Here’s what a good printer-publisher relationship looks like with the lines of communication wide open.
By Joanna Brown
Lynn Pehanich’s relationship with production manager Nate Jenkins was sealed with far more than a handshake a few years ago. Jenkins invited Pehanich into a conference room at the American Academy of Dermatology to meet and greet each member of his department—nearly a dozen handshakes.
"I asked each person in that room to tell me about their priorities for working with a printer, and some of the issues they’d had with printers in the past,” recalls Pehanich, a sales representative for Michigan-based Walsworth Print Group who didn’t flinch once during that meeting. "I told them that we want to be your partner and the more information we share, the better we can be that.”
Jenkins and Pehanich agreed that successful publications are topped off by a healthy relationship between the editorial staff and the printer that brings its work to life. They shared their advice for building a great partnership during a panel presentation at the Association Media & Publishing’s Chicago Education Series July 23rd.
Choose Your Partner Well
Even before you set out to meet with print representatives, examine the way in which your department works. Knowing what your strengths are and where you need a printer to provide expertise will help you choose the right printer.
"My job is to make you look good, as much as I can,” Pehanich says. "Identify your priorities. Rank them. Do your due diligence. There are a lot of good printers out there, and we’re all a little different. Find the one that works best for you and your organizational culture.”
As an example, she explains, be honest about the way your staff works: Are you always behind schedule and need a printer with flexibility? Do you need the printer to bring strong postage and circulation expertise? Do you need to print technical images, like medical slides, with precision? Or is a low price your top priority?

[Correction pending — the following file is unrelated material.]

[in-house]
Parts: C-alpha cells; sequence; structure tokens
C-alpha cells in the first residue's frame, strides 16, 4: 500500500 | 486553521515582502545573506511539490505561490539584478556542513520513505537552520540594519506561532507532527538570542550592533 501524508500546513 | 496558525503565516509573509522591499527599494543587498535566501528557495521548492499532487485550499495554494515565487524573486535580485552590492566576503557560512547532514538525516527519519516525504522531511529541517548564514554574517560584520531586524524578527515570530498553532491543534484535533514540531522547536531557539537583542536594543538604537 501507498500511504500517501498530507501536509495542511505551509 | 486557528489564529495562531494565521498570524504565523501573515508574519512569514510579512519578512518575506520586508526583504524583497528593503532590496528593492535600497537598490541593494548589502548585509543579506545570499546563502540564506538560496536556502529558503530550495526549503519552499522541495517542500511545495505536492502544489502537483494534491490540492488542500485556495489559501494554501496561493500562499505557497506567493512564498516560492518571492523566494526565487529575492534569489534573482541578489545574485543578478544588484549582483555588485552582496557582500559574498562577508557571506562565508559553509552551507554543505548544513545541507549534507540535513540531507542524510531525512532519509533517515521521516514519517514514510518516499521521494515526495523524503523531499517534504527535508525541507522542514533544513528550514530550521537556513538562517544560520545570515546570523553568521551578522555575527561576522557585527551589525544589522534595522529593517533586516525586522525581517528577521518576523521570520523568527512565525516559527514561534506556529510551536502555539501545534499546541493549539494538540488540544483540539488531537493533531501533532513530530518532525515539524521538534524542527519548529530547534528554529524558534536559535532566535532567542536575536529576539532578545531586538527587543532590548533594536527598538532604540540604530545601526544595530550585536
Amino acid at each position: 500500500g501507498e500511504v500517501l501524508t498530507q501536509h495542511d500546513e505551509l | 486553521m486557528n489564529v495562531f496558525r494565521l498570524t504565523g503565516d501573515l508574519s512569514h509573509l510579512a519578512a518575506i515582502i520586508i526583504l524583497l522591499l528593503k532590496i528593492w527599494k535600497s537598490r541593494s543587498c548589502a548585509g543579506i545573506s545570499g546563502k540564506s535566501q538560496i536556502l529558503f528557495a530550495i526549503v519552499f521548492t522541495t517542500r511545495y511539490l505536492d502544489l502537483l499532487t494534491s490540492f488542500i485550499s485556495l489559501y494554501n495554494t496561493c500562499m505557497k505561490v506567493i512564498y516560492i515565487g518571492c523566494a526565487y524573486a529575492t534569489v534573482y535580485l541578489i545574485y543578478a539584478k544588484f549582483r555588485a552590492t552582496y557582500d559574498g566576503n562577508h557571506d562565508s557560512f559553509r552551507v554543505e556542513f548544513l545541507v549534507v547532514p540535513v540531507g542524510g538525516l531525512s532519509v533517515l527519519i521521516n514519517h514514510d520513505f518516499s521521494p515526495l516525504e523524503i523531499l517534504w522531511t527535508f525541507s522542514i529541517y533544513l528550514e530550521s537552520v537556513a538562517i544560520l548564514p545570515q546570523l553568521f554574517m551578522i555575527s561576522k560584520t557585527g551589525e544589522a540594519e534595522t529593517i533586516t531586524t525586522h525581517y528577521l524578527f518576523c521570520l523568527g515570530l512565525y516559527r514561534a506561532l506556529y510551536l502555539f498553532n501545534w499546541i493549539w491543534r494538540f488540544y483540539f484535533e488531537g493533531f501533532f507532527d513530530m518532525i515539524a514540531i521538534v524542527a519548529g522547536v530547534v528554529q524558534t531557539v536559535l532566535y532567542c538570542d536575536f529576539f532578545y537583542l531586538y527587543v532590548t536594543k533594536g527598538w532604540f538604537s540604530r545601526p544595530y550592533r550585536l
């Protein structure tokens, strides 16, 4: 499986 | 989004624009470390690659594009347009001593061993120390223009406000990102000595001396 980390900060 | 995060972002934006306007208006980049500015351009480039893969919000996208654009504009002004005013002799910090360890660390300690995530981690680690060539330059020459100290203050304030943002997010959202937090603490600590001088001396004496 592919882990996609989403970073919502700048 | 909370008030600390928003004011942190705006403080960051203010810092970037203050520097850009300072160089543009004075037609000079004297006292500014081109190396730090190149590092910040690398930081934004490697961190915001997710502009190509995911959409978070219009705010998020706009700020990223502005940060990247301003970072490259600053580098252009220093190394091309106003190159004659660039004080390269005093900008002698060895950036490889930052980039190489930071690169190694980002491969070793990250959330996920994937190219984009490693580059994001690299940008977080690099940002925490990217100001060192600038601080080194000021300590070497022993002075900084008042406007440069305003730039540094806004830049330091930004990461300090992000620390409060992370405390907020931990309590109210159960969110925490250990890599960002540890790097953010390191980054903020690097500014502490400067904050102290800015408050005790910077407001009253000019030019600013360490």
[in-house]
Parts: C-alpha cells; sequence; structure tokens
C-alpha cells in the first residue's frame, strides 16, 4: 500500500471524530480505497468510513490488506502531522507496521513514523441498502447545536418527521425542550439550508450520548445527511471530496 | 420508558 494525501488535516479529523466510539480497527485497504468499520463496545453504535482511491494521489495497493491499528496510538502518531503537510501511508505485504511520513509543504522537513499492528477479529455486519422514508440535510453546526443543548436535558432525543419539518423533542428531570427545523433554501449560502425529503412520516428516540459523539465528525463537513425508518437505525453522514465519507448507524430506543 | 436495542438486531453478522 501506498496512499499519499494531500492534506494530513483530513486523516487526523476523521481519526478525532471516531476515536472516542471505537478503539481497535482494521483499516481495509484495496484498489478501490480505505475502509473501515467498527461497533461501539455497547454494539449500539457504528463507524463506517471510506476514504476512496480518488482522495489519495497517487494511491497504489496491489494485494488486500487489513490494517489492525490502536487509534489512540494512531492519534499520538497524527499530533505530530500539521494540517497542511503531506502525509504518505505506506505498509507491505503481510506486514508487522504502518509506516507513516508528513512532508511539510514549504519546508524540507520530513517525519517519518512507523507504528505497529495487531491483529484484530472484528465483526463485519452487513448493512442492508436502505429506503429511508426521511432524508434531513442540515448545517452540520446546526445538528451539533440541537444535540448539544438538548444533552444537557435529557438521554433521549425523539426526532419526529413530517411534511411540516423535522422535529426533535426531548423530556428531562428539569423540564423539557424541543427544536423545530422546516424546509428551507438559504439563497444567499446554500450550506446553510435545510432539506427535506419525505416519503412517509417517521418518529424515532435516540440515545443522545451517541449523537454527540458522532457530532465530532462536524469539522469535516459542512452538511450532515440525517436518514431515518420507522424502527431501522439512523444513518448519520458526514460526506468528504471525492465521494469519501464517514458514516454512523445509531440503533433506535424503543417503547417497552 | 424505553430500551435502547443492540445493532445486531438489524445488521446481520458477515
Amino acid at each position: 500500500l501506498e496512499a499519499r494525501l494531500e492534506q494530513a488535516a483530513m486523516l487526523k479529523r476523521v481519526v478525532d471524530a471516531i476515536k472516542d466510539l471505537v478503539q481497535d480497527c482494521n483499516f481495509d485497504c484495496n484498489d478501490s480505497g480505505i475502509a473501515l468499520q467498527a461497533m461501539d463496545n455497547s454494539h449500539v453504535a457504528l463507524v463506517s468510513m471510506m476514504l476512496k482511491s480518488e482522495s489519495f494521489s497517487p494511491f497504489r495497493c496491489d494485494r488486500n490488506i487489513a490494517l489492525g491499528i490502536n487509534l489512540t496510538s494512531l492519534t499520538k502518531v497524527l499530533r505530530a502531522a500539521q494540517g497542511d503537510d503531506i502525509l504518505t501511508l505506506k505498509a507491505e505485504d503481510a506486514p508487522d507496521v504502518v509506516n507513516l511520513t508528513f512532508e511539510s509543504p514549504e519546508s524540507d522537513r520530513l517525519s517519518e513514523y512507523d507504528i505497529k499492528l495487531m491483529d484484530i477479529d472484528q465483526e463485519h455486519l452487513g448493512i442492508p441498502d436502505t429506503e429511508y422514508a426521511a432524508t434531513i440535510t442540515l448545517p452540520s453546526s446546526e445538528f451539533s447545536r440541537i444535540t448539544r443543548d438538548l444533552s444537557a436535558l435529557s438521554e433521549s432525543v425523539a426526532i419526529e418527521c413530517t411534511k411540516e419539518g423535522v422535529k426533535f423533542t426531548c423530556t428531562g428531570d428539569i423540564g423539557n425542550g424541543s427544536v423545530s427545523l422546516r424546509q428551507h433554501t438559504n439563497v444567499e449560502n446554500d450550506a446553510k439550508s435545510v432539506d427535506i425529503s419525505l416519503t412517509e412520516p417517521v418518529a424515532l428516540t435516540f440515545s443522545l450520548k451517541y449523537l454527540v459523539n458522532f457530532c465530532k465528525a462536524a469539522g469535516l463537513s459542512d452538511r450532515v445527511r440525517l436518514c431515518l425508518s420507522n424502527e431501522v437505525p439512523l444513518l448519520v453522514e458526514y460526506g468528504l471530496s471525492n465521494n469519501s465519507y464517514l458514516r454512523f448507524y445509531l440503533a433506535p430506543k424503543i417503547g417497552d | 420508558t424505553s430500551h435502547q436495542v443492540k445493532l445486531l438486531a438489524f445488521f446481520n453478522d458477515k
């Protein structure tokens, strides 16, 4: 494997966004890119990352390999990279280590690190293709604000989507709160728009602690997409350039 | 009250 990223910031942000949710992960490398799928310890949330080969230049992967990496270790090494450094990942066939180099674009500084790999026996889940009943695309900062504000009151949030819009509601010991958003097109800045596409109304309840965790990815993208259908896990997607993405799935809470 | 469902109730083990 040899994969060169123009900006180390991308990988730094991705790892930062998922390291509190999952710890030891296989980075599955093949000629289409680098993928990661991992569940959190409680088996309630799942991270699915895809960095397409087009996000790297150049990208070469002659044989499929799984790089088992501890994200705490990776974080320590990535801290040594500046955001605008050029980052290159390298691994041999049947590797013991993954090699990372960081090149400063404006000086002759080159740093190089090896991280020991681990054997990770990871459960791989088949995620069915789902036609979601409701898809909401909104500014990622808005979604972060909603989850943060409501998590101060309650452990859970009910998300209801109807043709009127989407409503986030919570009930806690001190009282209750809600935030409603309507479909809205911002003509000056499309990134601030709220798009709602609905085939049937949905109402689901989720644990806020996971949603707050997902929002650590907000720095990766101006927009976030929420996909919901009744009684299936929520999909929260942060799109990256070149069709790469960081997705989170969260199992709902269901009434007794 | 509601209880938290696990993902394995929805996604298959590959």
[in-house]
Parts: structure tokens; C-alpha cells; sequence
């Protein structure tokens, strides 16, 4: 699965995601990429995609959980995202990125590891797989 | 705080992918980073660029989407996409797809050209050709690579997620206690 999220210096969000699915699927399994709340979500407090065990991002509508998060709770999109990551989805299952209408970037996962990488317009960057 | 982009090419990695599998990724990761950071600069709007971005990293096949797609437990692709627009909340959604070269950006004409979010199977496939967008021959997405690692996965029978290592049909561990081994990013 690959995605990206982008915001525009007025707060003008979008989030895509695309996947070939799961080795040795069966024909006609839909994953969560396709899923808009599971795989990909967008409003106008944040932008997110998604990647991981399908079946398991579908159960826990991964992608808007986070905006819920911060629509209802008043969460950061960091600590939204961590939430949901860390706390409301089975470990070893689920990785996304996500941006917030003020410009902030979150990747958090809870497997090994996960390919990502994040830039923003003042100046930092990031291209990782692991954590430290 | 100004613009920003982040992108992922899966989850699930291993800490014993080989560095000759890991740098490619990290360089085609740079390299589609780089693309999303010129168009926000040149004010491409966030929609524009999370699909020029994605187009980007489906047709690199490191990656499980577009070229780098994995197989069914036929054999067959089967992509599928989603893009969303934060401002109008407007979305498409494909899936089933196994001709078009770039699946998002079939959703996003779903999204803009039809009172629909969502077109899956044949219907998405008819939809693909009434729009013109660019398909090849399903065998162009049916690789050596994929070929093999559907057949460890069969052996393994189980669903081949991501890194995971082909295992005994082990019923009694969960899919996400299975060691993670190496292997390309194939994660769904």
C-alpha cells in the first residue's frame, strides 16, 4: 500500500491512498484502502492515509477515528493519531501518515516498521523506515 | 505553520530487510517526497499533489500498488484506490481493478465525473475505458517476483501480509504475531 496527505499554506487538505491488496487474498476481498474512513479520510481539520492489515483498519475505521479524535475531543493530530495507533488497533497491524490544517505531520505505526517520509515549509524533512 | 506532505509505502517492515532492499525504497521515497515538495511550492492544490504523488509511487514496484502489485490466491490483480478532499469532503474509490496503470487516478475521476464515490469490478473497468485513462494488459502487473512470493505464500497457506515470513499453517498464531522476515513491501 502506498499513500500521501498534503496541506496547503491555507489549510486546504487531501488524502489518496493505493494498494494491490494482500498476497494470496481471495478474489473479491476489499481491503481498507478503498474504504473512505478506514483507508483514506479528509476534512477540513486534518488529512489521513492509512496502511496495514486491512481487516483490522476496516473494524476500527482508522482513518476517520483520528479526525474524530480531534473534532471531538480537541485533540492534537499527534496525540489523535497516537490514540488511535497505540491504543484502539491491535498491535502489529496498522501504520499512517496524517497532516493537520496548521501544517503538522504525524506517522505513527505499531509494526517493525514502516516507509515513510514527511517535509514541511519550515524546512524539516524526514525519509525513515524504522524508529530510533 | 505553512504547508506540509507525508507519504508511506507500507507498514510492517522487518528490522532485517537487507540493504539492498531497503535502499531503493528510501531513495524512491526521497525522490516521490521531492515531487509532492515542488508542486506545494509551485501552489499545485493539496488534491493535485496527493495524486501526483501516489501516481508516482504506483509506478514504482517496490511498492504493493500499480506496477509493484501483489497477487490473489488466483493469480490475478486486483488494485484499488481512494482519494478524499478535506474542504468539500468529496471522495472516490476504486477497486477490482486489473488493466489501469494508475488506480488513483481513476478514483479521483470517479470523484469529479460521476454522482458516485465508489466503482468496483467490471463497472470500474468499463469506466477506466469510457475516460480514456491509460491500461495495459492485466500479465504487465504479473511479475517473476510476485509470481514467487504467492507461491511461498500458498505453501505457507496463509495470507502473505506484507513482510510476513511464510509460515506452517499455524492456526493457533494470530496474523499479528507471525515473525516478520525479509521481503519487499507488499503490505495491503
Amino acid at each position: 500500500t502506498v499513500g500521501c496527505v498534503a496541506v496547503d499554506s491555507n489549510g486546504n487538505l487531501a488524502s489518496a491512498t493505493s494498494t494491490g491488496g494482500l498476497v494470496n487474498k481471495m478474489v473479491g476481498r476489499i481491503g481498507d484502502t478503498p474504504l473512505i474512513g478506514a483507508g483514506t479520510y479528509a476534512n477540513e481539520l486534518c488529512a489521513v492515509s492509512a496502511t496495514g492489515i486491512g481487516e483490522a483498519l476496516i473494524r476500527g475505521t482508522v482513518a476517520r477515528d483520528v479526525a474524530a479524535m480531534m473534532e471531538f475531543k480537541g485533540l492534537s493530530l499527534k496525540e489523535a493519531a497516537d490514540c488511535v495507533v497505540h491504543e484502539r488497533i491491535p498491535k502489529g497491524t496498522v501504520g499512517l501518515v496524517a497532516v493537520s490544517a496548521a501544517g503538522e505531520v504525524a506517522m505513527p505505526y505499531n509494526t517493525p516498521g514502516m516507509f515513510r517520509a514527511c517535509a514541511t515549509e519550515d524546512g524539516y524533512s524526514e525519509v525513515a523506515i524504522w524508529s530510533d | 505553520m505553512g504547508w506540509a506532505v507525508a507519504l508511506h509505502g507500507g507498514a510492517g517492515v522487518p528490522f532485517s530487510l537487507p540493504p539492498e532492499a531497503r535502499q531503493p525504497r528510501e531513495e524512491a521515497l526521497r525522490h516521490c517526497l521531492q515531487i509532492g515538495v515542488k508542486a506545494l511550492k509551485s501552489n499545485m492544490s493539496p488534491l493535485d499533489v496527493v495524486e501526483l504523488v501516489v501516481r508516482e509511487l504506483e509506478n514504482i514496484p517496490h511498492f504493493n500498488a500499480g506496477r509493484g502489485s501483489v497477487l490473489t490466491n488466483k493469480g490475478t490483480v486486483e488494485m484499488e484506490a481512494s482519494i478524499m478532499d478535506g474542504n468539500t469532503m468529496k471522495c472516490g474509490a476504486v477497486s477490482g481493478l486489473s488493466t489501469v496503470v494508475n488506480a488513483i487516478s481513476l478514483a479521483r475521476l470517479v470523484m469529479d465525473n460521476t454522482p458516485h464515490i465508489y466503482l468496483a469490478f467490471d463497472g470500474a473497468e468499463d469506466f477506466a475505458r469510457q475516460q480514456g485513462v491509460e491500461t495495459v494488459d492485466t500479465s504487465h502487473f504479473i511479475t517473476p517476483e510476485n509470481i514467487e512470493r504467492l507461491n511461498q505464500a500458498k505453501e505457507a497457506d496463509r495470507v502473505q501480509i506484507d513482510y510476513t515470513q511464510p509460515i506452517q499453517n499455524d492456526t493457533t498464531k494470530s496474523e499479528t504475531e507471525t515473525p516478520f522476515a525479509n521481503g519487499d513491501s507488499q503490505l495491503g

One you’ve found that printer, make a commitment to each other; sign a contract, Pehanich advises. "A lot of people are afraid of a contact because they think once they’re locked in, they’re not going to get the same level of customer service. But the contract can set the tone for how problems are handled and keep the relationship dynamic.
"If you want to sign a contract, the printer should be willing to work with you—if not on price, then on other concessions that ensure fair outcomes for everyone.”
Jenkins likes contracts because they make his job easier. In an association where budgets are set a year in advance, he is confident in the allocations he makes for printing.
While Jenkins’s initial meet-and-greet department meeting wasn’t traditional, Pehanich says it is wonderful.
"I believe that communication is the No. 1 source of problems in our business,” Pehanich says. "There is real value in face-to-face meetings with all the key players so that we understand each person’s priorities, and we can be a true solution provider.”
"And honesty is key,” Jenkins adds "It will help avoid problems in the future.”
Pehanich also encourages the staff members who work on the publications – those who physically upload files and the like – to tour their printer’s facility and meet the staff who manage the production process.
She further recommends a post-production review of the printed material, be it annually, quarterly, or for every issue of your magazine. In addition to trouble-shooting, this gives each party opportunities to discuss changes in their organization and the innovations in the technologies used for production.
Deal With It
When the inevitable problems arise, address them with your printer as soon as possible. Jenkins’s team meets internally first to review their procedures before they call the vendor.
"Mistakes happen. Printing is not an exact science,” Jenkins says.
Pehanich says such a call from Jenkins sets her off and running. "What can we do? What needs to be done immediately? How can we follow up to avoid this happening again?” Pehanich outlines. "From a printer’s point of view, this is when I need to be in your face and not allow things to fester.”
As an example of this problem-solving technique, Jenkins recalls the difficulties they had in a move to use the InSite proofing system on screen. After a few less-than-perfect attempts to correct problems by phone, Pehanich sent her colleagues to Jenkins’s office to work with his IT colleagues. They adjusted a few settings and found success with their next issue.
Joanna Brown is a senior writer at Chicago Dental Society. Association Media & Publishing thanks her for volunteering to cover this education session for our members who were unable to attend.